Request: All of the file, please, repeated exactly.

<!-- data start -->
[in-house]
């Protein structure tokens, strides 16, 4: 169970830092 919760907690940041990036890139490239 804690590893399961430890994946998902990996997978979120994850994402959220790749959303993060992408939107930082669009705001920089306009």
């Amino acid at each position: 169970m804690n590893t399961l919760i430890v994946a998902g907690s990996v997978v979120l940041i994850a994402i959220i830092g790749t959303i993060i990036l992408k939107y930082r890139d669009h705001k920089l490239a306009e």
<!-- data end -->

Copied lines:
[in-house]
């Protein structure tokens, strides 16, 4: 169970830092 919760907690940041990036890139490239 804690590893399961430890994946998902990996997978979120994850994402959220790749959303993060992408939107930082669009705001920089306009």
């Amino acid at each position: 169970m804690n590893t399961l919760i430890v994946a998902g907690s990996v997978v979120l940041i994850a994402i959220i830092g790749t959303i993060i990036l992408k939107y930082r890139d669009h705001k920089l490239a306009e």